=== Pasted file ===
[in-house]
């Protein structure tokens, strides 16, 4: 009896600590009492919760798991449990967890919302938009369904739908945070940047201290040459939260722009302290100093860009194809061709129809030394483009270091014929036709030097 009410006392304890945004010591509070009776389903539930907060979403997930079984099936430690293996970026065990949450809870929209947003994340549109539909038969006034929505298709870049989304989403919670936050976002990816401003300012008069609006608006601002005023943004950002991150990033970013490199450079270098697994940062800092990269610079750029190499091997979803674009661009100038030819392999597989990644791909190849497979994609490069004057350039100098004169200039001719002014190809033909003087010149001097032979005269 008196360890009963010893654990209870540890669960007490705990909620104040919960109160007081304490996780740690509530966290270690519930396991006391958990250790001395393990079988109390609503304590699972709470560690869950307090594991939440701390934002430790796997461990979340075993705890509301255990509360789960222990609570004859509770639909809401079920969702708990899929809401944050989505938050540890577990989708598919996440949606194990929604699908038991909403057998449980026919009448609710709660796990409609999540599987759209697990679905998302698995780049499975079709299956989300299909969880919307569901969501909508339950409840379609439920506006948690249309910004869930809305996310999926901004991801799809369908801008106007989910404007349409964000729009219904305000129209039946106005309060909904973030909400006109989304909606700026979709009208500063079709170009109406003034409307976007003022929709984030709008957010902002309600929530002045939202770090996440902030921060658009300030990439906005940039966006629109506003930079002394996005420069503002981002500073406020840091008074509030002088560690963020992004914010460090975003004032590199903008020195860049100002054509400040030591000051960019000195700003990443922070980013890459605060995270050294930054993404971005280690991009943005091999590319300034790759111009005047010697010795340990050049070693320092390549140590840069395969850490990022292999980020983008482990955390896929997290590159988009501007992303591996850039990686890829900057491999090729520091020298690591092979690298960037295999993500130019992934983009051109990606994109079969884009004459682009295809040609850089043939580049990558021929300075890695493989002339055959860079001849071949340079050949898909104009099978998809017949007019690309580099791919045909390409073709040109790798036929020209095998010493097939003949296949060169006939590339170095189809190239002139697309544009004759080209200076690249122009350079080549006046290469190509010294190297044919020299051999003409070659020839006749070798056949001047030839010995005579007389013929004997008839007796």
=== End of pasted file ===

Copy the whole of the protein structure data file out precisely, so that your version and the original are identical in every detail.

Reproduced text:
[in-house]
């Protein structure tokens, strides 16, 4: 009896600590009492919760798991449990967890919302938009369904739908945070940047201290040459939260722009302290100093860009194809061709129809030394483009270091014929036709030097 009410006392304890945004010591509070009776389903539930907060979403997930079984099936430690293996970026065990949450809870929209947003994340549109539909038969006034929505298709870049989304989403919670936050976002990816401003300012008069609006608006601002005023943004950002991150990033970013490199450079270098697994940062800092990269610079750029190499091997979803674009661009100038030819392999597989990644791909190849497979994609490069004057350039100098004169200039001719002014190809033909003087010149001097032979005269 008196360890009963010893654990209870540890669960007490705990909620104040919960109160007081304490996780740690509530966290270690519930396991006391958990250790001395393990079988109390609503304590699972709470560690869950307090594991939440701390934002430790796997461990979340075993705890509301255990509360789960222990609570004859509770639909809401079920969702708990899929809401944050989505938050540890577990989708598919996440949606194990929604699908038991909403057998449980026919009448609710709660796990409609999540599987759209697990679905998302698995780049499975079709299956989300299909969880919307569901969501909508339950409840379609439920506006948690249309910004869930809305996310999926901004991801799809369908801008106007989910404007349409964000729009219904305000129209039946106005309060909904973030909400006109989304909606700026979709009208500063079709170009109406003034409307976007003022929709984030709008957010902002309600929530002045939202770090996440902030921060658009300030990439906005940039966006629109506003930079002394996005420069503002981002500073406020840091008074509030002088560690963020992004914010460090975003004032590199903008020195860049100002054509400040030591000051960019000195700003990443922070980013890459605060995270050294930054993404971005280690991009943005091999590319300034790759111009005047010697010795340990050049070693320092390549140590840069395969850490990022292999980020983008482990955390896929997290590159988009501007992303591996850039990686890829900057491999090729520091020298690591092979690298960037295999993500130019992934983009051109990606994109079969884009004459682009295809040609850089043939580049990558021929300075890695493989002339055959860079001849071949340079050949898909104009099978998809017949007019690309580099791919045909390409073709040109790798036929020209095998010493097939003949296949060169006939590339170095189809190239002139697309544009004759080209200076690249122009350079080549006046290469190509010294190297044919020299051999003409070659020839006749070798056949001047030839010995005579007389013929004997008839007796």